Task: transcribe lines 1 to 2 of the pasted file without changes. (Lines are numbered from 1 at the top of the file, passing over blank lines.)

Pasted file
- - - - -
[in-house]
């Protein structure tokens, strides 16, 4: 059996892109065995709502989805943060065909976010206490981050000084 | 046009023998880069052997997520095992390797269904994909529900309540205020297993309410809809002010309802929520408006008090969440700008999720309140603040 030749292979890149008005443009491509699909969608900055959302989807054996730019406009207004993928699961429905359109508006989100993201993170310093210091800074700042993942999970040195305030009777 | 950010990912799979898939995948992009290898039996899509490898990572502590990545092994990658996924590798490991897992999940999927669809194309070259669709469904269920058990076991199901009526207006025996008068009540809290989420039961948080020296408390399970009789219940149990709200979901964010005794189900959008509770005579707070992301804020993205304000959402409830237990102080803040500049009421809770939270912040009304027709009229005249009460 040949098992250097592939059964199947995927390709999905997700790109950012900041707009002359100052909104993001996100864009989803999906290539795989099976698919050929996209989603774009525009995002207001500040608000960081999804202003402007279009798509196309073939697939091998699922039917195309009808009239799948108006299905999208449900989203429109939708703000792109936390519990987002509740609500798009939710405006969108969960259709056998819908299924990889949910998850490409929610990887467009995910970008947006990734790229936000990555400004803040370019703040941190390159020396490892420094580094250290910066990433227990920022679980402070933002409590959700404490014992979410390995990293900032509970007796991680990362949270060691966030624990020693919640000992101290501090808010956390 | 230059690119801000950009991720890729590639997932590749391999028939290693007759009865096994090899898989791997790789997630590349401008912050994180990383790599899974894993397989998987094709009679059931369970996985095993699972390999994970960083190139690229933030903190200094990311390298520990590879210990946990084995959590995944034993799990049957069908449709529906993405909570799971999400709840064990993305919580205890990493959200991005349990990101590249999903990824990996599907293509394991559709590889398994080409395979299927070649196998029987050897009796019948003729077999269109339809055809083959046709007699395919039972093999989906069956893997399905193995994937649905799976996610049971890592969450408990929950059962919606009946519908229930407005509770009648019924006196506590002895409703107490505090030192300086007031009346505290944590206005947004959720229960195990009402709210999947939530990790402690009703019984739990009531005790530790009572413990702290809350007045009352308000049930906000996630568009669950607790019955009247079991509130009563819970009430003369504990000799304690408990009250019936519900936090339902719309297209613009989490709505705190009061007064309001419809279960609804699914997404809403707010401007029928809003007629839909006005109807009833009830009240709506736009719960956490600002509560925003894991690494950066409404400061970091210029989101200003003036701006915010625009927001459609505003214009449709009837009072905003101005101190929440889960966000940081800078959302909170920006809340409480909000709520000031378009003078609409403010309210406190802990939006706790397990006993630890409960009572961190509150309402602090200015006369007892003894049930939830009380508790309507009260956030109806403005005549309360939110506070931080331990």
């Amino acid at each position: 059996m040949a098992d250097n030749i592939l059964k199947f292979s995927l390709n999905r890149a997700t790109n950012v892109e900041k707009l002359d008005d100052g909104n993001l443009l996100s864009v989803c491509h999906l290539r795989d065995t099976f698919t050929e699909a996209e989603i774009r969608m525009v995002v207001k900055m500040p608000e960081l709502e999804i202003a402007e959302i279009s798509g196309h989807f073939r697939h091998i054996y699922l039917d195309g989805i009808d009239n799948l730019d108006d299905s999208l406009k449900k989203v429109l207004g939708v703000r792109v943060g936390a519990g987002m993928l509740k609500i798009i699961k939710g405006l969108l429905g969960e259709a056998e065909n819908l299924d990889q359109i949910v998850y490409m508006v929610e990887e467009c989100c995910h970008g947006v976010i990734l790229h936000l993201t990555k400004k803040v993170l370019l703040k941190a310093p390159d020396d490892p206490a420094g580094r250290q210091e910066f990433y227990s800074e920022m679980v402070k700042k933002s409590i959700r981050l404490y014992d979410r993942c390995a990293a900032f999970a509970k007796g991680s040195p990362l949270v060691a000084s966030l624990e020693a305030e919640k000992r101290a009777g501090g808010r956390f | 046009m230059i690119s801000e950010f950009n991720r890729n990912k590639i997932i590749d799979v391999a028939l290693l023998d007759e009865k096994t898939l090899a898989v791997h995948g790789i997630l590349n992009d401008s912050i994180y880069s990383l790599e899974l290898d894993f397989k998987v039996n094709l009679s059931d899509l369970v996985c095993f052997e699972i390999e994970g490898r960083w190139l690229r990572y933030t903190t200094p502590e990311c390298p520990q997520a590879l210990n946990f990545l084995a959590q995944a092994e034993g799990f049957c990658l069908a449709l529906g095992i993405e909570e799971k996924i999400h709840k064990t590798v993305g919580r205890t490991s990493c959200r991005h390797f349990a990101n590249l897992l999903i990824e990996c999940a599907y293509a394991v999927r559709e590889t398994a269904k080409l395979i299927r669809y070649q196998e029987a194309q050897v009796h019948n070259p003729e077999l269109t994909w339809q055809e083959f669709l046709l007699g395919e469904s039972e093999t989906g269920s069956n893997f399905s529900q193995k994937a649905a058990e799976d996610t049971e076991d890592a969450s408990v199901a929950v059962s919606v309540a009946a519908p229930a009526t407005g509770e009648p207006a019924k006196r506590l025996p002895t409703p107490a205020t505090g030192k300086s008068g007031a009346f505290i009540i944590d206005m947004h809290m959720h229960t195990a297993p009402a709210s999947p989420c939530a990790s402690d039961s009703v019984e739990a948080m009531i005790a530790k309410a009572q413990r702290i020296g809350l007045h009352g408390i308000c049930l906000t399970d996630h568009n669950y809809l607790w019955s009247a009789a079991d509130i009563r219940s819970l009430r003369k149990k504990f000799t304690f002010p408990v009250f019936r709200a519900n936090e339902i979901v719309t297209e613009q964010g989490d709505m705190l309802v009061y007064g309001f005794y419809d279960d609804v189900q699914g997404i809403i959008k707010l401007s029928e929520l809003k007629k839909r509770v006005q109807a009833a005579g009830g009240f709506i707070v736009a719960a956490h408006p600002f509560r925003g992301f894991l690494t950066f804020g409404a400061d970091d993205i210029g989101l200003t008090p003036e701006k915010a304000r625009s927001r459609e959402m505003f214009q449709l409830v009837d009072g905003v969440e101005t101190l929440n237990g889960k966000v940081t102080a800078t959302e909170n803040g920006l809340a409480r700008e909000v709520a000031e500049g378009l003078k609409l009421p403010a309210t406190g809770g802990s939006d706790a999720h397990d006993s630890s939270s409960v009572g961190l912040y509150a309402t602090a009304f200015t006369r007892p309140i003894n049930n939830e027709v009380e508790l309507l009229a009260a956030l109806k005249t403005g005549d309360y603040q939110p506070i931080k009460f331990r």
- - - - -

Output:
[in-house]
């Protein structure tokens, strides 16, 4: 059996892109065995709502989805943060065909976010206490981050000084 | 046009023998880069052997997520095992390797269904994909529900309540205020297993309410809809002010309802929520408006008090969440700008999720309140603040 030749292979890149008005443009491509699909969608900055959302989807054996730019406009207004993928699961429905359109508006989100993201993170310093210091800074700042993942999970040195305030009777 | 950010990912799979898939995948992009290898039996899509490898990572502590990545092994990658996924590798490991897992999940999927669809194309070259669709469904269920058990076991199901009526207006025996008068009540809290989420039961948080020296408390399970009789219940149990709200979901964010005794189900959008509770005579707070992301804020993205304000959402409830237990102080803040500049009421809770939270912040009304027709009229005249009460 040949098992250097592939059964199947995927390709999905997700790109950012900041707009002359100052909104993001996100864009989803999906290539795989099976698919050929996209989603774009525009995002207001500040608000960081999804202003402007279009798509196309073939697939091998699922039917195309009808009239799948108006299905999208449900989203429109939708703000792109936390519990987002509740609500798009939710405006969108969960259709056998819908299924990889949910998850490409929610990887467009995910970008947006990734790229936000990555400004803040370019703040941190390159020396490892420094580094250290910066990433227990920022679980402070933002409590959700404490014992979410390995990293900032509970007796991680990362949270060691966030624990020693919640000992101290501090808010956390 | 230059690119801000950009991720890729590639997932590749391999028939290693007759009865096994090899898989791997790789997630590349401008912050994180990383790599899974894993397989998987094709009679059931369970996985095993699972390999994970960083190139690229933030903190200094990311390298520990590879210990946990084995959590995944034993799990049957069908449709529906993405909570799971999400709840064990993305919580205890990493959200991005349990990101590249999903990824990996599907293509394991559709590889398994080409395979299927070649196998029987050897009796019948003729077999269109339809055809083959046709007699395919039972093999989906069956893997399905193995994937649905799976996610049971890592969450408990929950059962919606009946519908229930407005509770009648019924006196506590002895409703107490505090030192300086007031009346505290944590206005947004959720229960195990009402709210999947939530990790402690009703019984739990009531005790530790009572413990702290809350007045009352308000049930906000996630568009669950607790019955009247079991509130009563819970009430003369504990000799304690408990009250019936519900936090339902719309297209613009989490709505705190009061007064309001419809279960609804699914997404809403707010401007029928809003007629839909006005109807009833009830009240709506736009719960956490600002509560925003894991690494950066409404400061970091210029989101200003003036701006915010625009927001459609505003214009449709009837009072905003101005101190929440889960966000940081800078959302909170920006809340409480909000709520000031378009003078609409403010309210406190802990939006706790397990006993630890409960009572961190509150309402602090200015006369007892003894049930939830009380508790309507009260956030109806403005005549309360939110506070931080331990």